Where Gold Prices Are Headed

I want to clear up a potential misunderstanding about gold prices.

Last Friday, Ed Steer wrote "And Then There's This".

So, regardless of what the dollar does, both gold and silver could explode to the moon tomorrow if the four bullion banks that are sitting on their respective prices would either start covering their grotesque short positions, or fold their arms and do nothing...i.e. don't go short against virtually every long that's being placed...which is what they've been doing now for the last 10+ years.

My reaction: Ed Steer isn't wrong, but comments like this can be misleading (I am guilty of making this type of comment too). As a result, some investors now believe that the purchasing power of gold is going to explode.

The reality is that the price of gold in stable currencies will only increase 2 to 5 times (they could briefly spike higher), and the odds that "gold and silver could explode to the moon" in terms of yuan is zero.

As I wrote in *****Ten Major Threats Facing The Dollar in 2009*****, rallying gold prices are a herald of a dollar collapse more than anything else.

4) Gold

Rising demand for physical gold is a threat to the dollar because it signals a growing loss of confidence in the paper currency.
It is also key to understand that gold prices aren't rising because of the changing fundamentals of gold, but because of the changing fundamentals of the dollar. In other words, gold isn't rallying, THE DOLLAR IS FALLING.

Gold is history's oldest and most stable currency. Its utility is simply that it is rare, and for 5,000 years people have used it to store value for the future. All the gold that has ever been produced would fit in a solid cube of about 19 meters on each side, and this cube is only expanding by about 12 centimeters a year (2%). Since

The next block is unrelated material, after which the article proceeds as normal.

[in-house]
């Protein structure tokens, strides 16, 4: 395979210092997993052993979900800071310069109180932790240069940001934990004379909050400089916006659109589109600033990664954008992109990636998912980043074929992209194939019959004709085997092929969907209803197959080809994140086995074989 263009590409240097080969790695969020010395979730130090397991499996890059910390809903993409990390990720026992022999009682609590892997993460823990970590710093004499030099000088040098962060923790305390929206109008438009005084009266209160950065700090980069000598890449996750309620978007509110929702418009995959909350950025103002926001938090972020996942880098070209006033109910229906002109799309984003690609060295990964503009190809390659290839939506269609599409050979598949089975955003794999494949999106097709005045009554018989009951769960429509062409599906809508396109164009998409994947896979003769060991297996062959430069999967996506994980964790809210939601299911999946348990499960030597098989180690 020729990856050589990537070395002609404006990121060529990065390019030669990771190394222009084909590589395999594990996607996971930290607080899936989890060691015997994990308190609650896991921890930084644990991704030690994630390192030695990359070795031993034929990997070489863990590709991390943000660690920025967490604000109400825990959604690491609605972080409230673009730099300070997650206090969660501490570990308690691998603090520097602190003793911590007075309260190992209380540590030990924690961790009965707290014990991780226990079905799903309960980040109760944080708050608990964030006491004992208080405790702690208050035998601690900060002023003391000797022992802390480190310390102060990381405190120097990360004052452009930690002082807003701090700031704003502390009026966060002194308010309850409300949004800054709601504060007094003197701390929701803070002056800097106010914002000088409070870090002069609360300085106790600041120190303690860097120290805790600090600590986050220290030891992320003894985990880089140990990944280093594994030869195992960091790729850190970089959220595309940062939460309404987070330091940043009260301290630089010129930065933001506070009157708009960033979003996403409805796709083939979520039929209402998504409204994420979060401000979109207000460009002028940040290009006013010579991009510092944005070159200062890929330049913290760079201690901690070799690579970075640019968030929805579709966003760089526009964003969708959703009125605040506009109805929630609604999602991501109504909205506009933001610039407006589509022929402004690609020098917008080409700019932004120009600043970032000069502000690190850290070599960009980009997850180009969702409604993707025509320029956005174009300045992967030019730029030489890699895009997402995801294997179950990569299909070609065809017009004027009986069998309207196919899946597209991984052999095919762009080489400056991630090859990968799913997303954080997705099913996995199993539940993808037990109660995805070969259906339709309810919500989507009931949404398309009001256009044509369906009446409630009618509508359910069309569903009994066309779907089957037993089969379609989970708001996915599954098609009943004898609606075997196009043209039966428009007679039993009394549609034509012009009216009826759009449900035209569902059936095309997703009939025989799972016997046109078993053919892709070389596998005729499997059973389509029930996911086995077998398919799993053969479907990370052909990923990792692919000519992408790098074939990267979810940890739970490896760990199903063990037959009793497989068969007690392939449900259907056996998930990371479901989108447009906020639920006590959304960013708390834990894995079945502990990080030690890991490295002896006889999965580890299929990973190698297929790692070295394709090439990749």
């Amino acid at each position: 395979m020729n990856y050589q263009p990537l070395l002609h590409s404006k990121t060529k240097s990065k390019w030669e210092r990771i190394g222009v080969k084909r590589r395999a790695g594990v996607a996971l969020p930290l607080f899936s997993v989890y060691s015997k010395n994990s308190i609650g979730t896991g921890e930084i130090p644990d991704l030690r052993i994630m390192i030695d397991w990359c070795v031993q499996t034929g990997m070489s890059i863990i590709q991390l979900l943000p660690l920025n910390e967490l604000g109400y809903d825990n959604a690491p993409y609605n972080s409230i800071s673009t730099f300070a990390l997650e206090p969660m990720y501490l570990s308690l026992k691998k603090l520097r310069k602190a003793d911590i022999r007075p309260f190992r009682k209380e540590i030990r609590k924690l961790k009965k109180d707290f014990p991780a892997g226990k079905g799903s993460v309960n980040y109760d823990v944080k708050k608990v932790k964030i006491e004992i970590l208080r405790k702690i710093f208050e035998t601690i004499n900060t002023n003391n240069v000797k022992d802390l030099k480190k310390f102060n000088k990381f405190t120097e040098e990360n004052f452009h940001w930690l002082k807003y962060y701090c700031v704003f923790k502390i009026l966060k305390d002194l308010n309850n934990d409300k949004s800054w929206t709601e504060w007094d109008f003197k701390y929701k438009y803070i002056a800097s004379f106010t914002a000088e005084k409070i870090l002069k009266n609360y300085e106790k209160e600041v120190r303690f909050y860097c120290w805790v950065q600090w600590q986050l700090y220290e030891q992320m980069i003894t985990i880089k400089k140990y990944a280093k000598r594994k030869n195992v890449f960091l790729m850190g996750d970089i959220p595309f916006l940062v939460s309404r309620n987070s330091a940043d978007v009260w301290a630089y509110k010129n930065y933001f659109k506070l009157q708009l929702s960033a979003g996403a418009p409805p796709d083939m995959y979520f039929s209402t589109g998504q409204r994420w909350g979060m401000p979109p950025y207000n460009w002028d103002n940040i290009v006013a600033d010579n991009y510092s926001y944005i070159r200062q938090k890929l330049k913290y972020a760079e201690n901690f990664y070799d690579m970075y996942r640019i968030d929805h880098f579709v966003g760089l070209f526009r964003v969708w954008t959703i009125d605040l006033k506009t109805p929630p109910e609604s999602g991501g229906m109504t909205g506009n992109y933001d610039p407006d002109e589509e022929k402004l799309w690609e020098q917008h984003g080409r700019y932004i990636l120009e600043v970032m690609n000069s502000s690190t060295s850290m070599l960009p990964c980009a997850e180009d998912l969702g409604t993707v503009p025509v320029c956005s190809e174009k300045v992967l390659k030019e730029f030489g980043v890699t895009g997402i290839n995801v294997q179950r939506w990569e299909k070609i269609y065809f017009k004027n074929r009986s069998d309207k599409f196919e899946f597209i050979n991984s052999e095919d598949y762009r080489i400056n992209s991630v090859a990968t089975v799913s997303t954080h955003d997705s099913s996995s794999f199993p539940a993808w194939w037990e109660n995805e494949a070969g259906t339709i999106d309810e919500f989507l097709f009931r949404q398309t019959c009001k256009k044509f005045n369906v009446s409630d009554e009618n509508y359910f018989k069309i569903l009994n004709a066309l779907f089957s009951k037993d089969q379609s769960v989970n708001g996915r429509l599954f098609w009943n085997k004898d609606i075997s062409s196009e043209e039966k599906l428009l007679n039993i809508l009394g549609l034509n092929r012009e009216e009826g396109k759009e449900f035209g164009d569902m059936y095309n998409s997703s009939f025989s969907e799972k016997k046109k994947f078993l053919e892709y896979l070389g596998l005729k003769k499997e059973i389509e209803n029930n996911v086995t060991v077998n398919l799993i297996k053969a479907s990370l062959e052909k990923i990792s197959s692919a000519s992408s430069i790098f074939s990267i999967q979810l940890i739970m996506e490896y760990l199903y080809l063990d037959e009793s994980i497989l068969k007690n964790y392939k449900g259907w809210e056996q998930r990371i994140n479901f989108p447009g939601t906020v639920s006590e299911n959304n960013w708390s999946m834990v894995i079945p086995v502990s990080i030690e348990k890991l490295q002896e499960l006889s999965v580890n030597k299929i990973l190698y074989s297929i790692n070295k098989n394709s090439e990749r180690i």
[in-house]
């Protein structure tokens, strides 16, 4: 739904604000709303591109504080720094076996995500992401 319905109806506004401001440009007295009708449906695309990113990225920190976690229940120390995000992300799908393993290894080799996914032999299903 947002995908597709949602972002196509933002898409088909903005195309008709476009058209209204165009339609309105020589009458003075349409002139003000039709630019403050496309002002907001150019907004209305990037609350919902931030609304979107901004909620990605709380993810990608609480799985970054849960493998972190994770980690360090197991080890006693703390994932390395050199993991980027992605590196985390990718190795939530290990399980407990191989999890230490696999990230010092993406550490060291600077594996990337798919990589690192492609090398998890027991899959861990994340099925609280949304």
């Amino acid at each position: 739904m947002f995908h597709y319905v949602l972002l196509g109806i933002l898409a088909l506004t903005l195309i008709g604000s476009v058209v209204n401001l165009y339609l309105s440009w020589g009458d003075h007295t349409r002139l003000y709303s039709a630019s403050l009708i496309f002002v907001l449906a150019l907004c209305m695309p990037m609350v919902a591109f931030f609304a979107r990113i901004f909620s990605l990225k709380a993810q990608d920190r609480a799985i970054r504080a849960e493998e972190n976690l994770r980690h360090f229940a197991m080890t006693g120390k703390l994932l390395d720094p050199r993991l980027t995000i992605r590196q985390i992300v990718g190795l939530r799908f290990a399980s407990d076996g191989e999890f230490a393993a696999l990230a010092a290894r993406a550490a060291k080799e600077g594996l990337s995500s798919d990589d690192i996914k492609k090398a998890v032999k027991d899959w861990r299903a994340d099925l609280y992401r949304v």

the value and supply of gold itself are fairly constant over long periods of time, the main driver of gold price fluctuations is the ebb and flow of confidence in paper currencies. Rising gold prices are, therefore, a signal of a weakening currency, which is why governments hate them and try to suppress them.

Right now, there is unprecedented worldwide demand for physical precious metals. As a result of this surging demand, gold futures have experiencing backwardation, a rare market condition where gold futures trade under spot prices. It is a signal that gold prices are headed higher and that confidence in our currency is fading quickly. When gold prices break above 1,000 again, the event should be recognized for what it is:
the herald of a dollar collapse.

The value of gold over centuries

To put where gold prices are headed in context, here is a chart of the value of gold over the centuries.



In five years, I would expect gold to be somewhere between $2,000 and $5,000 on this chart.

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8 Responses to Where Gold Prices Are Headed

  1. Jane says:

    Dear Eric,

    Gold price in $2000-$5000 will means high inflation, not hyperinflation.

    I really think you should use less the word hyperinflation in your future posting. It is a bit misleading.

  2. stibot says: